In a perfect world, we’d all like to manage people that we’d be as comfortable sharing a drink with them as working with them on a professional team. Going beyond the pleasantries and ability to find common ground, when there is general “likeableness,” work is just easier.
Unfortunately not everyone wants to be your friend when you’re the manager. Some are out for blood and want to take your job! Others just hate you for the fact that you’re the one in charge. I once had a direct report try to sabotage a project because he thought that if the job looked bad, then I’d look bad and be replaced.
The reasons why we don’t like someone can vary. What doesn’t vary is how we can effectively manage them. Here are 5 key lessons I’ve learned over the years:
1. Friendships Are Less Important At Work
Having a good friend at work can help the day go by much more quickly. Multiple studies have shown, in fact, that there are higher job satisfaction levels present when people have a best friend at work! When you’re in management, finding friendships is still important, but finding them outside of your team is usually a better idea. When you’re friends with a direct report, it becomes more difficult to discipline them should it become necessary… and if you do, that discipline can end up stopping a friendship cold anyway.
2. Stay Positive In All Things
Those sayings like “find the silver lining” or “look for the sunny side of things” grate on my nerves some days, but the truth in the message is clear. By staying positive in all circumstances, even when you’re around someone you’d rather avoid, you are leading by example as a manager. Every project at work will encounter some sort of difficulty. How you handle it will help show your direct reports where the silver lining can be found.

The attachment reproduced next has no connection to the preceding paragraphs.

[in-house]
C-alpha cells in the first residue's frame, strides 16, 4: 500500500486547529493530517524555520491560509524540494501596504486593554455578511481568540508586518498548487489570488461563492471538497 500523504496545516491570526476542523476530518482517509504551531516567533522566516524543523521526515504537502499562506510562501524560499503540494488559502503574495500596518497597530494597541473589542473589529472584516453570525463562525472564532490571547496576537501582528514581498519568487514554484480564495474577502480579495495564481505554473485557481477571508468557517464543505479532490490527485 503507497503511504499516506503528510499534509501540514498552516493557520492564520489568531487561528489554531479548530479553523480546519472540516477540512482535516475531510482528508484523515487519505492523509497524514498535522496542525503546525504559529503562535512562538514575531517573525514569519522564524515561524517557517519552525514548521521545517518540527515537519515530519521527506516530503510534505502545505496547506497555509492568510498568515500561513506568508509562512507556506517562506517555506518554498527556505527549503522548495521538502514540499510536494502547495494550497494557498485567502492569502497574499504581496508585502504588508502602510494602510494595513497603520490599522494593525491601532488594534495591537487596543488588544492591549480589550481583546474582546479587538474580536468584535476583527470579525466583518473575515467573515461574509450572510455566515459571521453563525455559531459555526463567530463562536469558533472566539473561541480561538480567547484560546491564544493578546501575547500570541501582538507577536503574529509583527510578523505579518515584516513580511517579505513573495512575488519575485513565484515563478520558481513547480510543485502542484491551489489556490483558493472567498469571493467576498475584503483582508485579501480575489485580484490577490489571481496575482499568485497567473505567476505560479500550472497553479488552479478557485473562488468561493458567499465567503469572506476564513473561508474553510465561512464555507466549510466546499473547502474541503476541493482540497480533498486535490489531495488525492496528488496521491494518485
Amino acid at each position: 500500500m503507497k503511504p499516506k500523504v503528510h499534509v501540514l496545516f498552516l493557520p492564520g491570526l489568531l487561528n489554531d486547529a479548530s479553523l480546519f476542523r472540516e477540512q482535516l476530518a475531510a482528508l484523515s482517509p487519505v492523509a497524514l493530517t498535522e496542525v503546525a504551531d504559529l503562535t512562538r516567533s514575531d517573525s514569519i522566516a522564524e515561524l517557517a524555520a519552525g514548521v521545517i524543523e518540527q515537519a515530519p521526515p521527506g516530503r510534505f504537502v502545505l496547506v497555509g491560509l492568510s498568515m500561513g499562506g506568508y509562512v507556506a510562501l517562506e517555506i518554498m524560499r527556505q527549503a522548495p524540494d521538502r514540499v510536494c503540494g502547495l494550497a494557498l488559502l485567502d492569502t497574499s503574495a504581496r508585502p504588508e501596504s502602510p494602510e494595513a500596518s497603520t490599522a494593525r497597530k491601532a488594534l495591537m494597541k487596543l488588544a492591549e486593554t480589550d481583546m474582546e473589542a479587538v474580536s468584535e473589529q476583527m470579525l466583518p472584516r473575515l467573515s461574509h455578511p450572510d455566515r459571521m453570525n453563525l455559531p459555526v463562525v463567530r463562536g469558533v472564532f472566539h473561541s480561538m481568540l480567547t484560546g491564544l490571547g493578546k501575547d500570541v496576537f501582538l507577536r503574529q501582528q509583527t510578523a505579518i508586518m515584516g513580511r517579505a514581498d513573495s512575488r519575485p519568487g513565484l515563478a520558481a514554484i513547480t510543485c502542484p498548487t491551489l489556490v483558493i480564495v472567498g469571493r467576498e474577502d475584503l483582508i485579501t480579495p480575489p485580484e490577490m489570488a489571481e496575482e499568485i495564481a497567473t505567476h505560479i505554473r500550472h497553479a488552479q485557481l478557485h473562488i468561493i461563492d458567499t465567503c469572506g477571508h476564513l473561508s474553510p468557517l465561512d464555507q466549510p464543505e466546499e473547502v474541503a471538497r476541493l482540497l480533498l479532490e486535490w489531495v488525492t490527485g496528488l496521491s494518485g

3. Everyone Contributes Something
I’ve found that the people I tend to dislike the most while working are the people who are the most like me. I find that this dislike stems from the fact that they have the potential to do what I do, only better. As the manager, you’re supposed to be the best right? Not necessarily. As the manager, your role is to be the team leader. That means making sure everyone contributes something based on their best strengths – even if those strengths are similar… or better than your own.
4. Work Closely Together
It’s not about keeping your enemies closer than your friends. It’s about learning what makes a person tick. You don’t have to like a person in order to understand them. Then, when you have managed to understand their perspective, that dislike you have for that person tends to start fading away. It also works in reverse – when those who don’t like you work more closely with you, their understanding of you helps to ease the discomfort.
5. Confront Fast, But Praise Faster
The most common reason to dislike someone is because they don’t contribute like they should. It could be because of laziness, brashness, or even arrogance. If you’re noticing the bad stuff as a manager, your team has known about it for weeks most likely! By fast to confront negative behaviors that could drop your team’s morale, but be faster to praise the good job a person does. Negativity is often brought about because of a lack of recognition, so put the emphasis there.
Just don’t be afraid to be proactive about the bad stuff too.
It’s not always easy to manage someone you don’t like, but it is very doable. Use these tips to work on your own interactions and you just may find that the working relationship is more about respect than it is about how much one is liked.